Masterpiece Monday: The Sun Also Rises

Ernest Hemingway seated in 1925 with the perso...

Ernest Hemingway seated in 1925 with the persons depicted in the novel “The Sun Also Rises.” The individuals depicted include Hemingway, Harold Loeb, Lady Duff Twysden; and Hadley Richardson, Ogden Stewart and Pat Guthrie. Original caption is “Ernest Hemingway with Lady Duff Twysden, Hadley Hemingway, and three unidentified people at a cafe in Pamplona, Spain, during the Fiesta of San Fermin in July 1925.” (Photo credit: Wikipedia)

Rating: 3 out of 5

Wow! I was so busy today that I didn’t have time to post, but I came home to over 100 views! I keep getting a ton of hits because of Fifty Shades of Grey, which is wonderful because I hope people are reading my rant on the series to know how crappy it is!

But back to real literature. I’m currently reading The Paris Wife by Paula McLain, which is about Hadley Richardson, the first wife of Ernest Hemingway. Thus, I decided to review a novel of his for Masterpiece Monday, called The Sun Also Rises.

The book was published in 1926, and it’s a highly autobiographical tale of expatriates who travel from Paris to Spain to watch the bullfights. Hemingway based the story on his own experiences and friends, and its realism is what makes it one of his best works.

Hemingway can be seen in the protagonist Jake Barnes, who falls in love with the recently divorced Lady Brett Ashley, based on the also recently divorced Lady Duff Twysden. Although Hemingway was married to Hadley during this time, his wandering eye resulted in their divorce. It remains unclear whether Hemingway had an affair with Duff, but I wouldn’t be surprised. I am surprised, however, that The Sun Also Rises was still dedicated to Hadley and their son, due to their crumbling marriage come publication.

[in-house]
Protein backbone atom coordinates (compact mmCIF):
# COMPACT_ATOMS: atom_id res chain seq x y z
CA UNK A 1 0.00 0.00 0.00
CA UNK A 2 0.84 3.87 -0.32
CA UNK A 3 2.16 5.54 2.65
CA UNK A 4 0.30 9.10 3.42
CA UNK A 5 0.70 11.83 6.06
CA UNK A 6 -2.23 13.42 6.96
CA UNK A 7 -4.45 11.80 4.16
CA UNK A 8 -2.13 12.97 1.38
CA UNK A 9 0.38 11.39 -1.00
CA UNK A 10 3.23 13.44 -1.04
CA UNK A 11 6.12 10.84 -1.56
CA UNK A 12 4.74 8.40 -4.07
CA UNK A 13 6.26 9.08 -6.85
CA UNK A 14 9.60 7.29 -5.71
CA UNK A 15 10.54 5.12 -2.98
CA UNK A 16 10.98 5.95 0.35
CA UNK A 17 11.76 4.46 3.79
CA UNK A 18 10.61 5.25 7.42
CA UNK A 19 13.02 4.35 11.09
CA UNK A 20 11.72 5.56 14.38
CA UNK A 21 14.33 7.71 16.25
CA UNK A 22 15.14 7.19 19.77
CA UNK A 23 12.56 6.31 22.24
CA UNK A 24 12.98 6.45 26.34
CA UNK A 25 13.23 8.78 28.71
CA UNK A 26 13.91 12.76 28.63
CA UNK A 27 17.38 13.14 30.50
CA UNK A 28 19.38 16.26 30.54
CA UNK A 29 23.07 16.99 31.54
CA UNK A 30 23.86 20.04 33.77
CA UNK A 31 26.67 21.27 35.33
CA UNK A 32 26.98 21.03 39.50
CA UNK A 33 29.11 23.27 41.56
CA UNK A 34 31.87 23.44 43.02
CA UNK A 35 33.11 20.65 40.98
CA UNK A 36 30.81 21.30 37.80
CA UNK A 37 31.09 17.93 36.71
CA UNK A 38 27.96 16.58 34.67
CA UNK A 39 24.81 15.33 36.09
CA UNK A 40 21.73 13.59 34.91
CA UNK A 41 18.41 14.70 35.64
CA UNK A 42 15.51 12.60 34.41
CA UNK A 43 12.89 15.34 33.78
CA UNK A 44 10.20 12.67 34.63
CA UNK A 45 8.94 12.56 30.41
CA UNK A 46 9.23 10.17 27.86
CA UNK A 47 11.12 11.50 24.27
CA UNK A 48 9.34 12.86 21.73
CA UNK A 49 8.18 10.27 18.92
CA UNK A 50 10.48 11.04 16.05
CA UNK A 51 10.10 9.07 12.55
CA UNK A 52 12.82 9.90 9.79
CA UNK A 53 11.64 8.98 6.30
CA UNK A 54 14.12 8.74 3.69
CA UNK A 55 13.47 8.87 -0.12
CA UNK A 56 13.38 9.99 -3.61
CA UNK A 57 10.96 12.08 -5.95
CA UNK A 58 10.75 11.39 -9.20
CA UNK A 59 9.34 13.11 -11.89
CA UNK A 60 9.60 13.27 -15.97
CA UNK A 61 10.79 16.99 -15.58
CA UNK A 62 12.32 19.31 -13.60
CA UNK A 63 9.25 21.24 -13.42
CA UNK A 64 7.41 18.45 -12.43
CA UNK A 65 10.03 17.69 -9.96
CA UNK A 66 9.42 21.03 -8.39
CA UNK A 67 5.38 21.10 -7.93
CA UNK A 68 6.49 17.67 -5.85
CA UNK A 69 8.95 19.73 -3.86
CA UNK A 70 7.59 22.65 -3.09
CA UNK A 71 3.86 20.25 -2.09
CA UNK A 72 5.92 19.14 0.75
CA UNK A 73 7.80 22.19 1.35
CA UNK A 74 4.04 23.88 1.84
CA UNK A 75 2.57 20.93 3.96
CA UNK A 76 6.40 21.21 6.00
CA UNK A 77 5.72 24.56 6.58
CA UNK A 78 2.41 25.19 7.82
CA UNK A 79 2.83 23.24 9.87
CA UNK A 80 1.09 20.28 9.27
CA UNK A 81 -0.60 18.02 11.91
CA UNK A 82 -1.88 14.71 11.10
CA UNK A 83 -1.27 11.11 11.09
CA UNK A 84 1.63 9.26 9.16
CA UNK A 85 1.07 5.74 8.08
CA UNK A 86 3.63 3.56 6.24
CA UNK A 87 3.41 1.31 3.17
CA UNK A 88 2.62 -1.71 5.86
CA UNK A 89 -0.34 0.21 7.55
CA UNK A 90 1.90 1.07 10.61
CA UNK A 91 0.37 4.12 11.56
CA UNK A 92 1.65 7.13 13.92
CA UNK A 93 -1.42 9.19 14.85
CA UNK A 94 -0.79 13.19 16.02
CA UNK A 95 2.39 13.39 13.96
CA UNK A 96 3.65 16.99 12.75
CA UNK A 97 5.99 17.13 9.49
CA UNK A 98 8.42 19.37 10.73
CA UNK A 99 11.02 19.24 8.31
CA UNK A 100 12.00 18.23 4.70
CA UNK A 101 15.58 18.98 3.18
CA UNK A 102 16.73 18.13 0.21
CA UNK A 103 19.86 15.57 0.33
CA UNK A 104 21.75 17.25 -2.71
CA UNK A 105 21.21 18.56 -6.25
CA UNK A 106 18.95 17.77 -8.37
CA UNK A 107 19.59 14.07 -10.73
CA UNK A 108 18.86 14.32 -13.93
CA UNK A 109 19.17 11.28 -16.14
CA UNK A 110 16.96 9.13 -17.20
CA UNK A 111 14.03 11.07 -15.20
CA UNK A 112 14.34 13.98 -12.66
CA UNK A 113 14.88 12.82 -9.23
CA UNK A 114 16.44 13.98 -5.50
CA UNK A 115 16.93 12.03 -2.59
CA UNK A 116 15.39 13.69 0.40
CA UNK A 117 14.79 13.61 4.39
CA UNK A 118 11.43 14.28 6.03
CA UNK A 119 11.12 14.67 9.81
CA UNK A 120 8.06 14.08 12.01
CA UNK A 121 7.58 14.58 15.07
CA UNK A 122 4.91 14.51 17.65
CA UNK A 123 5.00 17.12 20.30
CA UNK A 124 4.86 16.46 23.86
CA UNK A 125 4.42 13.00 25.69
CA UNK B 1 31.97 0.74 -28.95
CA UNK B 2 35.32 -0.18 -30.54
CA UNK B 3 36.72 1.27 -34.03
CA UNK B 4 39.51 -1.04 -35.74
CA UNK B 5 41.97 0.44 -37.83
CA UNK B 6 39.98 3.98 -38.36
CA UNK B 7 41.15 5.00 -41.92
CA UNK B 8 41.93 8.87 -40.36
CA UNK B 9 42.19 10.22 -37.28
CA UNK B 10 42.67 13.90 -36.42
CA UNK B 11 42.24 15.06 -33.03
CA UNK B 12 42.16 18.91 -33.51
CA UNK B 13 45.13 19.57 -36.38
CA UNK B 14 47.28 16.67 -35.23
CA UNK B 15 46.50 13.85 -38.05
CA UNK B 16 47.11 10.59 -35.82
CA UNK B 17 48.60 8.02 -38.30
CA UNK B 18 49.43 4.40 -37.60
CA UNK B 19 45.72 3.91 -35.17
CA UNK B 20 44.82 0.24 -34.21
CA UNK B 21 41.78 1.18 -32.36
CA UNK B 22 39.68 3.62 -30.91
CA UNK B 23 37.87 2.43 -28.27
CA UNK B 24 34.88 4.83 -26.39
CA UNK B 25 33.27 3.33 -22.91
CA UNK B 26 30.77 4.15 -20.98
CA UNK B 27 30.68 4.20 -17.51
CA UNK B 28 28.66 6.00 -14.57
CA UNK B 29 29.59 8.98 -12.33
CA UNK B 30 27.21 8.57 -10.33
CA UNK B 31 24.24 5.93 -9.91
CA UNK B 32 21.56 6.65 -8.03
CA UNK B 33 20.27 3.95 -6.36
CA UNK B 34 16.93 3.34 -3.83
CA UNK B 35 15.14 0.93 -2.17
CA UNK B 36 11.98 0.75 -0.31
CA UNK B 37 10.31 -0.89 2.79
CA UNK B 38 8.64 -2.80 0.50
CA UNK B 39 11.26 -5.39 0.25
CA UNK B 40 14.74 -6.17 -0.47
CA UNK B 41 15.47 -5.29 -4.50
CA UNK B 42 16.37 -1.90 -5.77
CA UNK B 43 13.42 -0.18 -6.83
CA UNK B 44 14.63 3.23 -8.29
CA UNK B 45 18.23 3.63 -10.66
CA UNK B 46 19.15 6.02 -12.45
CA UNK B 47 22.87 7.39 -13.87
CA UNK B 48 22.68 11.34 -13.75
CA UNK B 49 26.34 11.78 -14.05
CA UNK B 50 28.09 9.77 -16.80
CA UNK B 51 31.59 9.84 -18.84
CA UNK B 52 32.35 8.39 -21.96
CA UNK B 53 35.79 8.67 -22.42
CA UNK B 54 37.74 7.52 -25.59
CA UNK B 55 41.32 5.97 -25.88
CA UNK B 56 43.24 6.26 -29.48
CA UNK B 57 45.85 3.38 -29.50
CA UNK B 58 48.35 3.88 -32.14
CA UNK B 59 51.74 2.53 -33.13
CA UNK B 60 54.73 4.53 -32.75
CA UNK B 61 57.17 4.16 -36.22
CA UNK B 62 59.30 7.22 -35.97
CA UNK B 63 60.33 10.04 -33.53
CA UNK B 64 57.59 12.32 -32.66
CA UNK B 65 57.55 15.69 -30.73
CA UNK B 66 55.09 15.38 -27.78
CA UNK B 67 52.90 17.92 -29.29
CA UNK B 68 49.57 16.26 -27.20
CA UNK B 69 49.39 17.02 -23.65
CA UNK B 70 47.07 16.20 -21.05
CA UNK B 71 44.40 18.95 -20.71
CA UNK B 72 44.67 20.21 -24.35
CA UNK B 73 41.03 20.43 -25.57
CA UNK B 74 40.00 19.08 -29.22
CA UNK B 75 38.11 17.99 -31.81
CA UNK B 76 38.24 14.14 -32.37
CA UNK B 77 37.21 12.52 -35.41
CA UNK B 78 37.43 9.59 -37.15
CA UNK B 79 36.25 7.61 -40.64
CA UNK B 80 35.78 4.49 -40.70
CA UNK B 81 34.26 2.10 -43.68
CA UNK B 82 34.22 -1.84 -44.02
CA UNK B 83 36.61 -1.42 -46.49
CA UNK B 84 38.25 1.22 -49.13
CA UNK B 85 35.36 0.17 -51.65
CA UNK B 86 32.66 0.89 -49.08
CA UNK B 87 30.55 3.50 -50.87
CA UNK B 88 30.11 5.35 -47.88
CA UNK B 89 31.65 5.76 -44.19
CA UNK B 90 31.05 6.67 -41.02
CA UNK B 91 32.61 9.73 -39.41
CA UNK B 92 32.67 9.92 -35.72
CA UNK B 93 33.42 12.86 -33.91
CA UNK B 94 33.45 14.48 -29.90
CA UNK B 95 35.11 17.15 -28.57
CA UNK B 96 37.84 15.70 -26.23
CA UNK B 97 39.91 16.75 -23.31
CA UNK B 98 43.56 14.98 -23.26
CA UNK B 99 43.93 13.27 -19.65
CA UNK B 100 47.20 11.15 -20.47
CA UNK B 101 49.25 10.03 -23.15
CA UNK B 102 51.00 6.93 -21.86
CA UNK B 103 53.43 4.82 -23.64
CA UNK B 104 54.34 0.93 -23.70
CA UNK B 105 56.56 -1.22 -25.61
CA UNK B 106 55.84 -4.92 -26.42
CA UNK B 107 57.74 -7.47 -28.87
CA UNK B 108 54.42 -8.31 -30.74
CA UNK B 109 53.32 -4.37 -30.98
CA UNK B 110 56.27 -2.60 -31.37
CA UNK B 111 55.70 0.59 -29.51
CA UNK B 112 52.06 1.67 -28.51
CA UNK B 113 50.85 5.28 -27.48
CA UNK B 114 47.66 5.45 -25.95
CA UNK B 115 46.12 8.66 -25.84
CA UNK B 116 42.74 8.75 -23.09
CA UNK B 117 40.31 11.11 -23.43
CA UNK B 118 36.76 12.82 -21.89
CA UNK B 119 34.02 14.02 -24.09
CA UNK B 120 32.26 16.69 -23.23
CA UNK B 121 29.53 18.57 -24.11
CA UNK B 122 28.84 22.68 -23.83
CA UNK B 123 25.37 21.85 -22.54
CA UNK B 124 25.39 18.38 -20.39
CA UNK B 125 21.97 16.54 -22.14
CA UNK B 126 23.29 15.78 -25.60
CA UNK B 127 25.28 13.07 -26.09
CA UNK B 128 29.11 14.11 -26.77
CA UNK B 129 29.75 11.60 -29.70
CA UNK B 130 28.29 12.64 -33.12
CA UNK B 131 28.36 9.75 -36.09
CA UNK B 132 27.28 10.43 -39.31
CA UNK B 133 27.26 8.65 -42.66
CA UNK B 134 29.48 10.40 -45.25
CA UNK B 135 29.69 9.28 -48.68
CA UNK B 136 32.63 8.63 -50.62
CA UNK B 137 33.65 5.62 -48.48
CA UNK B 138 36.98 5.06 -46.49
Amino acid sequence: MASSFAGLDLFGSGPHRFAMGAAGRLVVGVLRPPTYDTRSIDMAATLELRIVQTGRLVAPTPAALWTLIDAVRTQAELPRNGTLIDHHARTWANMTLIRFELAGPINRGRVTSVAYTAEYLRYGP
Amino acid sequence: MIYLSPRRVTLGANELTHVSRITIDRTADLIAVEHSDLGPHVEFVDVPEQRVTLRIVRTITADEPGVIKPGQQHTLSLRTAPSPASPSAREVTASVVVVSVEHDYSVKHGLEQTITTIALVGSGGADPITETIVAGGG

I wouldn’t call myself a Hemingway fan, but I did enjoy some of his short stories, namely “Indian Camp” and “Hills Like White Elephants.” However, I did not care much for The Sun Also Rises, because I felt that it was too autobiographical to be that interesting. Very character-driven, not a lot of action.

It has elements of soap opera in it, given that every male character fights for Lady Brett’s attention. However, most of the story consists of them dining, drinking, and watching bulls being gored. I abhor bullfighting, finding it cruel and barbaric, so obviously a novel surrounding the “sport” was not going to appeal to me.

I can put aside my biases enough, though, to appreciate what this book represents: the epitome of life in the Roaring Twenties. By writing life as he lived it, Hemingway immortalized the “Lost Generation” of American writers and artists in Europe. I don’t love Hemingway’s sparse, stripped-down style, but I love the history that he captured on paper.

I’m having fun reading The Paris Wife, because I’m learning so much about Hemingway and his relationship with Hadley. It would be interesting to re-read The Sun Also Rises to see if my opinion has changed. Maybe Hemingway can be an author I can learn to like professionally, even if I can’t stand his selfish, womanizing ways personally.

Favorite Quote: “Going to another country doesn’t make any difference. I’ve tried all that. You can’t get away from yourself by moving from one place to another. There’s nothing to that.'” (Ch.2)